Traffic light farmers denied Supreme Court appeal

A group of 25 salmon and trout farmers from south west Norway have lost their fight against the Oslo government’s controversial “traffic light” scheme.

They had planned to take their case to Norway’s Supreme Court following an Appeal Court rejection in May, but were told yesterday by the Supreme Court’s appeals committee, which examines whether appeals have a reasonable chance of success, that there were insufficient grounds for them to take their case further.

This means the Appeal Court’s decision stands and the group of 25 have now come to the end of the road in a protracted legal battle stretching back more than two years.

The farmers involved in the case are located between Nordhordland and Stadt, most of which has been classified as a “red” area. This means they must cut aquaculture production by 6%.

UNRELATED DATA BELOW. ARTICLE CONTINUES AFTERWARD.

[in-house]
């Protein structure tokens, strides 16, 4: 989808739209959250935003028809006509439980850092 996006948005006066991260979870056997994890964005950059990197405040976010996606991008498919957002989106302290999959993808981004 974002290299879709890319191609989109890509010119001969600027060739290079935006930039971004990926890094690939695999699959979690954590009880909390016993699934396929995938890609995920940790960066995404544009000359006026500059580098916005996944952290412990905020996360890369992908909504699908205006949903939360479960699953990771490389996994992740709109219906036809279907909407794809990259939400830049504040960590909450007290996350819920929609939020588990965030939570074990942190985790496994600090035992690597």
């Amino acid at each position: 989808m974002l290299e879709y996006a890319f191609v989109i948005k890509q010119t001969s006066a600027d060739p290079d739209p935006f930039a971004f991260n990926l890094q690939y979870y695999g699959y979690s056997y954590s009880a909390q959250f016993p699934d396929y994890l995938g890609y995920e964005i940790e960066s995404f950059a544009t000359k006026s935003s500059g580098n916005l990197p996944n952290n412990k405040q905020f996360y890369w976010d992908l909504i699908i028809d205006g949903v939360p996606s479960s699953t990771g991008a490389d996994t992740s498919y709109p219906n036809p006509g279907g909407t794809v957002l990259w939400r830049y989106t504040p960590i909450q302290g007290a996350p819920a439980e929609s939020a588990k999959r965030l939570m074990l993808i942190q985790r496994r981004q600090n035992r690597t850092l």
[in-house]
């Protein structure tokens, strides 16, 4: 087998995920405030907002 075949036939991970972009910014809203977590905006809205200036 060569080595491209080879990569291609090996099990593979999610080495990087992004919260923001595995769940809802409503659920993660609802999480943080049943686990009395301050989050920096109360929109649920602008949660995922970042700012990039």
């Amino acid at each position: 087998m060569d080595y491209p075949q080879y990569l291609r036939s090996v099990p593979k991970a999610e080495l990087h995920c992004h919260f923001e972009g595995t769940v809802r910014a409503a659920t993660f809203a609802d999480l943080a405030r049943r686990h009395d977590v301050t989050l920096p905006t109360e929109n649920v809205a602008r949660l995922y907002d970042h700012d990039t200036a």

The traffic light scheme was brought in by the previous Conservative administration, but it had the support of Labour which is now in government.

It divided the country’s coastline into three colour coded production zones, consisting of green, where aquaculture expansion can take place virtually unhindered, amber or orange, where limited expansion is permitted and red where fish farming activity must be reduced.

The government argue that the scheme is necessary to reduce salmon lice and protect wild fish stocks.

However, the affected companies claimed the decision to designate their location as a red area was an abuse of power and lacked proper legal authority, despite the government ruling being upheld by two of the country’s courts.

The group has yet to comment on the setback.

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